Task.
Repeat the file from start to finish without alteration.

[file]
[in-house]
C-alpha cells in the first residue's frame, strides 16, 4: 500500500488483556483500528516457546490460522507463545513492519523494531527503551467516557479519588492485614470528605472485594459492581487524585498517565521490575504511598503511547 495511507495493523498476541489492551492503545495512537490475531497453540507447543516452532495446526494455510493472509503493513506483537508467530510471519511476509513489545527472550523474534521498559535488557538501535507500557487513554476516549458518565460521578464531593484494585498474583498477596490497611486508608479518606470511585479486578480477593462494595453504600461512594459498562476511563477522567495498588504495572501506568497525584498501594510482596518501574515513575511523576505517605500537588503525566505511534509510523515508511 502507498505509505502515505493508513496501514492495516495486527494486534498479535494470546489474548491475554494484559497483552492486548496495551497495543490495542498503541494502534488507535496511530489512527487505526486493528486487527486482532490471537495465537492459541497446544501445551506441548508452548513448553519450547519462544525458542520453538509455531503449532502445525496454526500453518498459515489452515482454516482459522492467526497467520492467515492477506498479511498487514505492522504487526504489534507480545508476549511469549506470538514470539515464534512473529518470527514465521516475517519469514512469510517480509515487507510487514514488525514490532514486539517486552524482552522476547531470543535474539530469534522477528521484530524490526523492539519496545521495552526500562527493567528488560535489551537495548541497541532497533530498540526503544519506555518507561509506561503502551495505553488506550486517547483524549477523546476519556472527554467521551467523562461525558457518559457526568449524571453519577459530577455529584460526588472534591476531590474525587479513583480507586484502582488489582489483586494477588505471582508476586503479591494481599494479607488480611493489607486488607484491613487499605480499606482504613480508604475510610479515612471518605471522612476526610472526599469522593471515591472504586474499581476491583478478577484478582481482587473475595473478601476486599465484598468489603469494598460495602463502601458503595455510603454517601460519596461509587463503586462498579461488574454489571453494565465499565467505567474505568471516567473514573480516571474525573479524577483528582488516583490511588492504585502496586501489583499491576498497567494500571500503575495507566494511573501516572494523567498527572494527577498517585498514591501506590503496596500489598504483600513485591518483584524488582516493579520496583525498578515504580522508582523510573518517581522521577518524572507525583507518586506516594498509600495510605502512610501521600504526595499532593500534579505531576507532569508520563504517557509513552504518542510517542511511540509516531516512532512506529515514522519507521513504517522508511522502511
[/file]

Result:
[in-house]
C-alpha cells in the first residue's frame, strides 16, 4: 500500500488483556483500528516457546490460522507463545513492519523494531527503551467516557479519588492485614470528605472485594459492581487524585498517565521490575504511598503511547 495511507495493523498476541489492551492503545495512537490475531497453540507447543516452532495446526494455510493472509503493513506483537508467530510471519511476509513489545527472550523474534521498559535488557538501535507500557487513554476516549458518565460521578464531593484494585498474583498477596490497611486508608479518606470511585479486578480477593462494595453504600461512594459498562476511563477522567495498588504495572501506568497525584498501594510482596518501574515513575511523576505517605500537588503525566505511534509510523515508511 502507498505509505502515505493508513496501514492495516495486527494486534498479535494470546489474548491475554494484559497483552492486548496495551497495543490495542498503541494502534488507535496511530489512527487505526486493528486487527486482532490471537495465537492459541497446544501445551506441548508452548513448553519450547519462544525458542520453538509455531503449532502445525496454526500453518498459515489452515482454516482459522492467526497467520492467515492477506498479511498487514505492522504487526504489534507480545508476549511469549506470538514470539515464534512473529518470527514465521516475517519469514512469510517480509515487507510487514514488525514490532514486539517486552524482552522476547531470543535474539530469534522477528521484530524490526523492539519496545521495552526500562527493567528488560535489551537495548541497541532497533530498540526503544519506555518507561509506561503502551495505553488506550486517547483524549477523546476519556472527554467521551467523562461525558457518559457526568449524571453519577459530577455529584460526588472534591476531590474525587479513583480507586484502582488489582489483586494477588505471582508476586503479591494481599494479607488480611493489607486488607484491613487499605480499606482504613480508604475510610479515612471518605471522612476526610472526599469522593471515591472504586474499581476491583478478577484478582481482587473475595473478601476486599465484598468489603469494598460495602463502601458503595455510603454517601460519596461509587463503586462498579461488574454489571453494565465499565467505567474505568471516567473514573480516571474525573479524577483528582488516583490511588492504585502496586501489583499491576498497567494500571500503575495507566494511573501516572494523567498527572494527577498517585498514591501506590503496596500489598504483600513485591518483584524488582516493579520496583525498578515504580522508582523510573518517581522521577518524572507525583507518586506516594498509600495510605502512610501521600504526595499532593500534579505531576507532569508520563504517557509513552504518542510517542511511540509516531516512532512506529515514522519507521513504517522508511522502511